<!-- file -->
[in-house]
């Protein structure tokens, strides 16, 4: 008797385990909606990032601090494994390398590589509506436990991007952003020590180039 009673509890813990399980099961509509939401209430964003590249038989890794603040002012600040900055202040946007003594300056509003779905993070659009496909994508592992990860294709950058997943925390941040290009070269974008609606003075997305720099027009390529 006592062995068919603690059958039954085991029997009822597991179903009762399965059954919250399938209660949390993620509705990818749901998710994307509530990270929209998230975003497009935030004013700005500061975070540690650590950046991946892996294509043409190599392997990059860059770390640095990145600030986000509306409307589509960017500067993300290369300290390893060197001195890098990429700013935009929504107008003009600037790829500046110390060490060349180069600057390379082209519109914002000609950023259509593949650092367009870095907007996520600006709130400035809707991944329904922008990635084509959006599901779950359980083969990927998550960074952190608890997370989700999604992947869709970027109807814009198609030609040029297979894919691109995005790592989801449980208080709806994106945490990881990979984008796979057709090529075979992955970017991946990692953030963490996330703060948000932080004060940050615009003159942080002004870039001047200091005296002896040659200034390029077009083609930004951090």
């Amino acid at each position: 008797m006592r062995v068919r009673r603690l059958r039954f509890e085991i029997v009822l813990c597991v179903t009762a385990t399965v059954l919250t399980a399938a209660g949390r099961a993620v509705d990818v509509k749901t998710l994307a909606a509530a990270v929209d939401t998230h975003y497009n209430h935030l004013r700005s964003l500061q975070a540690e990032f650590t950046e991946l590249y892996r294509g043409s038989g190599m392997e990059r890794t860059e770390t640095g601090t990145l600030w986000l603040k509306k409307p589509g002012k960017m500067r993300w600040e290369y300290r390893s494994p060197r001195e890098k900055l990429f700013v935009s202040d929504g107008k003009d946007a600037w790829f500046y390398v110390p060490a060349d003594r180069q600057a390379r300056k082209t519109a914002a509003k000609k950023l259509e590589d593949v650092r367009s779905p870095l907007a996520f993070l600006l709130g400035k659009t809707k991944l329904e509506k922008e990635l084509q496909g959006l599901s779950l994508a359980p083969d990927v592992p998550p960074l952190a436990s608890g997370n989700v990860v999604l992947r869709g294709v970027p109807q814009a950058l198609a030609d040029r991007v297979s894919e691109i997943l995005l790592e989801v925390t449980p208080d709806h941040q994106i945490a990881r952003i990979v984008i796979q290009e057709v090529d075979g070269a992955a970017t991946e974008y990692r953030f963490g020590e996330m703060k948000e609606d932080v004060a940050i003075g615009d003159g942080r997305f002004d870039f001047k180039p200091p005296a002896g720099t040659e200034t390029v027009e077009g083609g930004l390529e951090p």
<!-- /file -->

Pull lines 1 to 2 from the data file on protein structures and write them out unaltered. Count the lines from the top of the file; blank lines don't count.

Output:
[in-house]
């Protein structure tokens, strides 16, 4: 008797385990909606990032601090494994390398590589509506436990991007952003020590180039 009673509890813990399980099961509509939401209430964003590249038989890794603040002012600040900055202040946007003594300056509003779905993070659009496909994508592992990860294709950058997943925390941040290009070269974008609606003075997305720099027009390529 006592062995068919603690059958039954085991029997009822597991179903009762399965059954919250399938209660949390993620509705990818749901998710994307509530990270929209998230975003497009935030004013700005500061975070540690650590950046991946892996294509043409190599392997990059860059770390640095990145600030986000509306409307589509960017500067993300290369300290390893060197001195890098990429700013935009929504107008003009600037790829500046110390060490060349180069600057390379082209519109914002000609950023259509593949650092367009870095907007996520600006709130400035809707991944329904922008990635084509959006599901779950359980083969990927998550960074952190608890997370989700999604992947869709970027109807814009198609030609040029297979894919691109995005790592989801449980208080709806994106945490990881990979984008796979057709090529075979992955970017991946990692953030963490996330703060948000932080004060940050615009003159942080002004870039001047200091005296002896040659200034390029077009083609930004951090």